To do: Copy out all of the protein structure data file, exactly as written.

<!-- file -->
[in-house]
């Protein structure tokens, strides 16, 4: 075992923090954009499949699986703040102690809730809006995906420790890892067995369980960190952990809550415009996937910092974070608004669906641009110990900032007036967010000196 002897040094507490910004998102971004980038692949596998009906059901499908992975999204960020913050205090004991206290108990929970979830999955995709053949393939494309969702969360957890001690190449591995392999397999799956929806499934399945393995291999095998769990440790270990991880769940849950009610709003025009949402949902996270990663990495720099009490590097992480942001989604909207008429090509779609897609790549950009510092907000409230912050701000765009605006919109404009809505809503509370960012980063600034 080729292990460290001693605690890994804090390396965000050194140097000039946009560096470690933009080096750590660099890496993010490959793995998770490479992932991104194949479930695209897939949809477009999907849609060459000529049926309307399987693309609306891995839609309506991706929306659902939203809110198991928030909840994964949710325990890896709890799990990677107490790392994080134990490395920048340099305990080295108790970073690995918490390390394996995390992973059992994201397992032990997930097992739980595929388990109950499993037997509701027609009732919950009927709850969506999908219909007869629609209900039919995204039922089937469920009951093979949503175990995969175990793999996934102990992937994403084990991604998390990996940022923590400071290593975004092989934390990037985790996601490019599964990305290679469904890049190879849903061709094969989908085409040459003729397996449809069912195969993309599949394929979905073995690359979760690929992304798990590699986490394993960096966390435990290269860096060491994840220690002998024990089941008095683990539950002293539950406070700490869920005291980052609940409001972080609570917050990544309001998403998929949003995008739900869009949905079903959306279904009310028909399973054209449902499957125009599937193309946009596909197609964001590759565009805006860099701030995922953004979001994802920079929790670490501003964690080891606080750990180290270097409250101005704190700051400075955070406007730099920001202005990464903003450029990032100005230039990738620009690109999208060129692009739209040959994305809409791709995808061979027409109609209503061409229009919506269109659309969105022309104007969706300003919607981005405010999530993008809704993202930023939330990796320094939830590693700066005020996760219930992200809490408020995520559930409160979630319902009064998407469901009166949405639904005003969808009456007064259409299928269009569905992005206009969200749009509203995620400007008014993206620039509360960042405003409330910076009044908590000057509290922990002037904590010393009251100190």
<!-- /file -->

[in-house]
């Protein structure tokens, strides 16, 4: 075992923090954009499949699986703040102690809730809006995906420790890892067995369980960190952990809550415009996937910092974070608004669906641009110990900032007036967010000196 002897040094507490910004998102971004980038692949596998009906059901499908992975999204960020913050205090004991206290108990929970979830999955995709053949393939494309969702969360957890001690190449591995392999397999799956929806499934399945393995291999095998769990440790270990991880769940849950009610709003025009949402949902996270990663990495720099009490590097992480942001989604909207008429090509779609897609790549950009510092907000409230912050701000765009605006919109404009809505809503509370960012980063600034 080729292990460290001693605690890994804090390396965000050194140097000039946009560096470690933009080096750590660099890496993010490959793995998770490479992932991104194949479930695209897939949809477009999907849609060459000529049926309307399987693309609306891995839609309506991706929306659902939203809110198991928030909840994964949710325990890896709890799990990677107490790392994080134990490395920048340099305990080295108790970073690995918490390390394996995390992973059992994201397992032990997930097992739980595929388990109950499993037997509701027609009732919950009927709850969506999908219909007869629609209900039919995204039922089937469920009951093979949503175990995969175990793999996934102990992937994403084990991604998390990996940022923590400071290593975004092989934390990037985790996601490019599964990305290679469904890049190879849903061709094969989908085409040459003729397996449809069912195969993309599949394929979905073995690359979760690929992304798990590699986490394993960096966390435990290269860096060491994840220690002998024990089941008095683990539950002293539950406070700490869920005291980052609940409001972080609570917050990544309001998403998929949003995008739900869009949905079903959306279904009310028909399973054209449902499957125009599937193309946009596909197609964001590759565009805006860099701030995922953004979001994802920079929790670490501003964690080891606080750990180290270097409250101005704190700051400075955070406007730099920001202005990464903003450029990032100005230039990738620009690109999208060129692009739209040959994305809409791709995808061979027409109609209503061409229009919506269109659309969105022309104007969706300003919607981005405010999530993008809704993202930023939330990796320094939830590693700066005020996760219930992200809490408020995520559930409160979630319902009064998407469901009166949405639904005003969808009456007064259409299928269009569905992005206009969200749009509203995620400007008014993206620039509360960042405003409330910076009044908590000057509290922990002037904590010393009251100190």